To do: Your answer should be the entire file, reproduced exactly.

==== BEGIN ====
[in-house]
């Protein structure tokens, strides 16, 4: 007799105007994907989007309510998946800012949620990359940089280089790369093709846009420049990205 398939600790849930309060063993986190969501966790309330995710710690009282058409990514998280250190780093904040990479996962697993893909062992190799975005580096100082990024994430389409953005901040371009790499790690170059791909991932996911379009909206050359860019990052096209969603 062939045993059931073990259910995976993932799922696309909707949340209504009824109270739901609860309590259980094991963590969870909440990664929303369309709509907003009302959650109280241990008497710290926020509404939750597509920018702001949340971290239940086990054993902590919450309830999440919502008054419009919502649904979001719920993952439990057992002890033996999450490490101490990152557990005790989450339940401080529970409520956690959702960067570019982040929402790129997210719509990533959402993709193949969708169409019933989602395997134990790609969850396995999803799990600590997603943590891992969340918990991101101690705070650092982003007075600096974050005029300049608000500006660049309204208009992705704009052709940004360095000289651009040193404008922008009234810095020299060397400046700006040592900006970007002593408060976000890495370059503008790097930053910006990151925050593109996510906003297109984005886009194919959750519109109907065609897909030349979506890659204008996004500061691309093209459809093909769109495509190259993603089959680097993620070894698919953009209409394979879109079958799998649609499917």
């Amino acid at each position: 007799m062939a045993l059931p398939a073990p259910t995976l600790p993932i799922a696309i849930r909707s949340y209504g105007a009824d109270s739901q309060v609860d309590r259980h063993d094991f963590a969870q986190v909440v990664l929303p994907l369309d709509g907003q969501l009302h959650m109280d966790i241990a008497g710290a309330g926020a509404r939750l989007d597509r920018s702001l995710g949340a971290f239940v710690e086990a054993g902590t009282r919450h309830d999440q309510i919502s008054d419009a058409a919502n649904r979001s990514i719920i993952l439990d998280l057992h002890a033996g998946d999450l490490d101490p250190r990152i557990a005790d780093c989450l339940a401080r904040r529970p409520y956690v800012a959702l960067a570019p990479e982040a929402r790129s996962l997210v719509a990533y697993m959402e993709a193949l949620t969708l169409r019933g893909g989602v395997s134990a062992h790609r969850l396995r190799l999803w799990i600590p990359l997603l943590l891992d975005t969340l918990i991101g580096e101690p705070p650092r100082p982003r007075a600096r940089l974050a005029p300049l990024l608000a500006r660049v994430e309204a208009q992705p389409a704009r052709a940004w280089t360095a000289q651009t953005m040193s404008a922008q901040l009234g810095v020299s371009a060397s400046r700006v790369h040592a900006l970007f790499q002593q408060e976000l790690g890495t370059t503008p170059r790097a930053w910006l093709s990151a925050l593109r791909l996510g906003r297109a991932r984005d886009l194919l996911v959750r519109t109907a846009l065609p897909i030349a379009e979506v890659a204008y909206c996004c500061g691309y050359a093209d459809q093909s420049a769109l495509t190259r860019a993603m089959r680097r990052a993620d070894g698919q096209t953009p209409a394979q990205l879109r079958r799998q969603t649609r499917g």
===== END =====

[in-house]
């Protein structure tokens, strides 16, 4: 007799105007994907989007309510998946800012949620990359940089280089790369093709846009420049990205 398939600790849930309060063993986190969501966790309330995710710690009282058409990514998280250190780093904040990479996962697993893909062992190799975005580096100082990024994430389409953005901040371009790499790690170059791909991932996911379009909206050359860019990052096209969603 062939045993059931073990259910995976993932799922696309909707949340209504009824109270739901609860309590259980094991963590969870909440990664929303369309709509907003009302959650109280241990008497710290926020509404939750597509920018702001949340971290239940086990054993902590919450309830999440919502008054419009919502649904979001719920993952439990057992002890033996999450490490101490990152557990005790989450339940401080529970409520956690959702960067570019982040929402790129997210719509990533959402993709193949969708169409019933989602395997134990790609969850396995999803799990600590997603943590891992969340918990991101101690705070650092982003007075600096974050005029300049608000500006660049309204208009992705704009052709940004360095000289651009040193404008922008009234810095020299060397400046700006040592900006970007002593408060976000890495370059503008790097930053910006990151925050593109996510906003297109984005886009194919959750519109109907065609897909030349979506890659204008996004500061691309093209459809093909769109495509190259993603089959680097993620070894698919953009209409394979879109079958799998649609499917």
């Amino acid at each position: 007799m062939a045993l059931p398939a073990p259910t995976l600790p993932i799922a696309i849930r909707s949340y209504g105007a009824d109270s739901q309060v609860d309590r259980h063993d094991f963590a969870q986190v909440v990664l929303p994907l369309d709509g907003q969501l009302h959650m109280d966790i241990a008497g710290a309330g926020a509404r939750l989007d597509r920018s702001l995710g949340a971290f239940v710690e086990a054993g902590t009282r919450h309830d999440q309510i919502s008054d419009a058409a919502n649904r979001s990514i719920i993952l439990d998280l057992h002890a033996g998946d999450l490490d101490p250190r990152i557990a005790d780093c989450l339940a401080r904040r529970p409520y956690v800012a959702l960067a570019p990479e982040a929402r790129s996962l997210v719509a990533y697993m959402e993709a193949l949620t969708l169409r019933g893909g989602v395997s134990a062992h790609r969850l396995r190799l999803w799990i600590p990359l997603l943590l891992d975005t969340l918990i991101g580096e101690p705070p650092r100082p982003r007075a600096r940089l974050a005029p300049l990024l608000a500006r660049v994430e309204a208009q992705p389409a704009r052709a940004w280089t360095a000289q651009t953005m040193s404008a922008q901040l009234g810095v020299s371009a060397s400046r700006v790369h040592a900006l970007f790499q002593q408060e976000l790690g890495t370059t503008p170059r790097a930053w910006l093709s990151a925050l593109r791909l996510g906003r297109a991932r984005d886009l194919l996911v959750r519109t109907a846009l065609p897909i030349a379009e979506v890659a204008y909206c996004c500061g691309y050359a093209d459809q093909s420049a769109l495509t190259r860019a993603m089959r680097r990052a993620d070894g698919q096209t953009p209409a394979q990205l879109r079958r799998q969603t649609r499917g």